Simha Arom and Robert Kaddouch
Monday, 26 February 2018
The Barn at St John’s College (Kendrew Quad), Oxford
Abstract: To produce a melody is one thing; to couple it with a second one is yet another; but to create unity between several different parts at the same time is a major problem that has called for solutions in different historical epochs and in various cultural contexts. Polyphony – the simultaneous unfolding of several voices – is precisely the art of making different melodic sequences coexist as a whole, which transcends each one of them separately, while preserving its own individuality. It is fascinating to observe how, across places, eras and cultures, people have used similar polyphonic techniques. Through comparative listening, we will identify polyphonic processes common to different musical heritages, chosen independently of epochs and geographical areas. We will discover unsuspected kinships, particularly between the polyphonies of the Pygmies of Central Africa and those composed in Europe in the Middle Ages, as well as between the traditional polyphonies of Georgia and those of the early Renaissance.
After Simha Arom’s presentation involving comparative listening to various polyphonic processes common to different forms of musical heritage, chosen independently of the time periods, geographical areas and modes of transmission (written or oral), Robert Kaddouch will comment on videos of very young children (between eight months and six years old) in improvisation situations during which they spontaneously draw on some of these processes. The concept of conductibility will shed light on these manifestations.Speaker Biographies:
Simha Arom: A French-Israeli ethnomusicologist who is recognized as a world expert on the music of central Africa, especially that of the Central African Republic. His books include African Polyphony and Polyrhythm: Musical Structure and Methodology (1991). In the 1960s, Simha Arom was sent by the Government of Israel to establish a brass band in the Central African Republic. He became fascinated by the traditional music of this country, especially the vocal polyphonies of the Aka Pygmies. He did field work every year from 1971 to 1991, accompanied by ethnolinguists and students, to record this music to study it and preserve it. Simha Arom was awarded a First Prize for French Horn at the Conservatoire National Supérieur de Musique of Paris before becoming an ethnomusicologist. Further research interests: Ethnomusicological methodology, the liturgical music traditions of Ethiopian Jews and the musical heritage of the Jews of Djerba. Arom has been a Visiting Professor at many universities around the world. He is also a member of the Société française de musicologie and the Board of directors of The Universe of Music project (UNESCO). His sound archives were deposited in 2011 at the sound library of the Bibliothèque nationale de France.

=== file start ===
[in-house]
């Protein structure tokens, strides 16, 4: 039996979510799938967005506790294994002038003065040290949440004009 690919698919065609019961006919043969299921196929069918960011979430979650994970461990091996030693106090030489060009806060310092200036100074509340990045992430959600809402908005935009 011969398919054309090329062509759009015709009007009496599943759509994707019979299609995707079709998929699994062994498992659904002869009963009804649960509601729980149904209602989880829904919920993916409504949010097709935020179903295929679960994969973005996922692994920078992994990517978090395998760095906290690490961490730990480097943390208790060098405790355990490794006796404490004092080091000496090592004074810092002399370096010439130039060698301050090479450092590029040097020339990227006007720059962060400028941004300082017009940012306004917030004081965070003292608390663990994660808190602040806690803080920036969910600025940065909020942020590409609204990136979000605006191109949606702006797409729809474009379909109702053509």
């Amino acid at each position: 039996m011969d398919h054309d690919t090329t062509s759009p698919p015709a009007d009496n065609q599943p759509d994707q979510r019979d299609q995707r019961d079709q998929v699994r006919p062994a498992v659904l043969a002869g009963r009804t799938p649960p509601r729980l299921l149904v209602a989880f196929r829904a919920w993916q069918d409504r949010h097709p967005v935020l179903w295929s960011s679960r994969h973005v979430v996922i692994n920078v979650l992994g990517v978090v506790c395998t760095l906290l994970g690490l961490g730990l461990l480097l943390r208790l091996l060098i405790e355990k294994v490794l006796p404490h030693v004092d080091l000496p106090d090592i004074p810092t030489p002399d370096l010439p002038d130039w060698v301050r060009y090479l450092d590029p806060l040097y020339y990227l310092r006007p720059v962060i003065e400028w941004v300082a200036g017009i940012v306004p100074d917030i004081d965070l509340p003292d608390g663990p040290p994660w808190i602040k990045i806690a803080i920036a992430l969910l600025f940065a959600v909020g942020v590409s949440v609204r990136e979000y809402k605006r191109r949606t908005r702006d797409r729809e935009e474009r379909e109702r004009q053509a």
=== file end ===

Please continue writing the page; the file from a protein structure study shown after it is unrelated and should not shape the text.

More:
Robert Kaddouch is a pianist and a pedagogue. He is the creator of the “Kaddouch Pedagogy” based on the concept of “Conductivity” (The Pedagogue and the Philosopher, Robert Kaddouch and Conductibility, Paris: Harmattan.) He was a student of Pierre Sancan and Bruno Rigutto for the piano, of Iannis Xenakis for composition and of Martial Solal for improvisation; as a pianist he played and recorded with Martial Solal ,Chuck Israels, Gary Peacock , Eddie Gomez …He has been giving courses to teachers and instructors in different disciplines at multiple schools in different countries, and he has collaborated with various research teams (Paris Descartes, Sorbonne, Neurospin, ENS Nicot Institute). He has published several practical and theoretical works, including: Kaddouch, R. & Noulhiane, M., The Child, Music and Memory, De Boeck, 2013; Des Mimes et des Murs, Gruppen, 2012.